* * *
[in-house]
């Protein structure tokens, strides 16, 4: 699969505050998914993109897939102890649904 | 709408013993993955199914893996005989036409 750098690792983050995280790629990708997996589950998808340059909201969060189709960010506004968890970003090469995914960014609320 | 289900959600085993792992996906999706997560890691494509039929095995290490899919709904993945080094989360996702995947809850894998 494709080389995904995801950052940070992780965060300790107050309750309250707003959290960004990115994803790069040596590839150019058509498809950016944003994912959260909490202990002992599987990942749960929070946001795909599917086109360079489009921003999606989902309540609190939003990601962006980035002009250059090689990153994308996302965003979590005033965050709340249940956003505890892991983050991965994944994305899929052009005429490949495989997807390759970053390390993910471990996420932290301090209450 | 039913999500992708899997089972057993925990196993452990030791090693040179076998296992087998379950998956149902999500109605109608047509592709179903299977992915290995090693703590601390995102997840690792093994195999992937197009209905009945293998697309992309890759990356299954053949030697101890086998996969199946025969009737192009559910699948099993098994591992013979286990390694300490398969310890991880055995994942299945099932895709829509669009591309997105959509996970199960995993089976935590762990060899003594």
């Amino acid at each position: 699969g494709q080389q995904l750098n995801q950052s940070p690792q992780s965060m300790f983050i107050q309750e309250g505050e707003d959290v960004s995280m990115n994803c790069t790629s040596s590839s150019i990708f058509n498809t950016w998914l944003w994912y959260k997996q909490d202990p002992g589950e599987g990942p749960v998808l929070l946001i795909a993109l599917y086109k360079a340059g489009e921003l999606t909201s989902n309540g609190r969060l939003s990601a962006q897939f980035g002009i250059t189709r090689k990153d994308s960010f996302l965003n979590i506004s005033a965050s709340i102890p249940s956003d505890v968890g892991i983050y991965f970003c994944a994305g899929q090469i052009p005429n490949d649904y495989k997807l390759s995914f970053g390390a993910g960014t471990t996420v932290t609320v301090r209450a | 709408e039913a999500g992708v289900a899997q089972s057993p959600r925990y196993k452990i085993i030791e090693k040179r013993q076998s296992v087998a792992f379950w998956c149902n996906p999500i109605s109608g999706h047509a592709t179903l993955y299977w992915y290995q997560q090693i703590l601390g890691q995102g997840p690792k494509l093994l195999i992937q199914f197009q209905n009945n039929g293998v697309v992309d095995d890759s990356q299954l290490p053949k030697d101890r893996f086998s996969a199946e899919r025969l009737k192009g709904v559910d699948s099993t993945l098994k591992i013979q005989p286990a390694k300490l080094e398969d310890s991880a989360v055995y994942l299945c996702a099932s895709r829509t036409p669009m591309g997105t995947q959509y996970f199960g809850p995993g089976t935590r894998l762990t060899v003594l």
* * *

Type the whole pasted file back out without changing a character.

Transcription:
[in-house]
């Protein structure tokens, strides 16, 4: 699969505050998914993109897939102890649904 | 709408013993993955199914893996005989036409 750098690792983050995280790629990708997996589950998808340059909201969060189709960010506004968890970003090469995914960014609320 | 289900959600085993792992996906999706997560890691494509039929095995290490899919709904993945080094989360996702995947809850894998 494709080389995904995801950052940070992780965060300790107050309750309250707003959290960004990115994803790069040596590839150019058509498809950016944003994912959260909490202990002992599987990942749960929070946001795909599917086109360079489009921003999606989902309540609190939003990601962006980035002009250059090689990153994308996302965003979590005033965050709340249940956003505890892991983050991965994944994305899929052009005429490949495989997807390759970053390390993910471990996420932290301090209450 | 039913999500992708899997089972057993925990196993452990030791090693040179076998296992087998379950998956149902999500109605109608047509592709179903299977992915290995090693703590601390995102997840690792093994195999992937197009209905009945293998697309992309890759990356299954053949030697101890086998996969199946025969009737192009559910699948099993098994591992013979286990390694300490398969310890991880055995994942299945099932895709829509669009591309997105959509996970199960995993089976935590762990060899003594």
């Amino acid at each position: 699969g494709q080389q995904l750098n995801q950052s940070p690792q992780s965060m300790f983050i107050q309750e309250g505050e707003d959290v960004s995280m990115n994803c790069t790629s040596s590839s150019i990708f058509n498809t950016w998914l944003w994912y959260k997996q909490d202990p002992g589950e599987g990942p749960v998808l929070l946001i795909a993109l599917y086109k360079a340059g489009e921003l999606t909201s989902n309540g609190r969060l939003s990601a962006q897939f980035g002009i250059t189709r090689k990153d994308s960010f996302l965003n979590i506004s005033a965050s709340i102890p249940s956003d505890v968890g892991i983050y991965f970003c994944a994305g899929q090469i052009p005429n490949d649904y495989k997807l390759s995914f970053g390390a993910g960014t471990t996420v932290t609320v301090r209450a | 709408e039913a999500g992708v289900a899997q089972s057993p959600r925990y196993k452990i085993i030791e090693k040179r013993q076998s296992v087998a792992f379950w998956c149902n996906p999500i109605s109608g999706h047509a592709t179903l993955y299977w992915y290995q997560q090693i703590l601390g890691q995102g997840p690792k494509l093994l195999i992937q199914f197009q209905n009945n039929g293998v697309v992309d095995d890759s990356q299954l290490p053949k030697d101890r893996f086998s996969a199946e899919r025969l009737k192009g709904v559910d699948s099993t993945l098994k591992i013979q005989p286990a390694k300490l080094e398969d310890s991880a989360v055995y994942l299945c996702a099932s895709r829509t036409p669009m591309g997105t995947q959509y996970f199960g809850p995993g089976t935590r894998l762990t060899v003594l």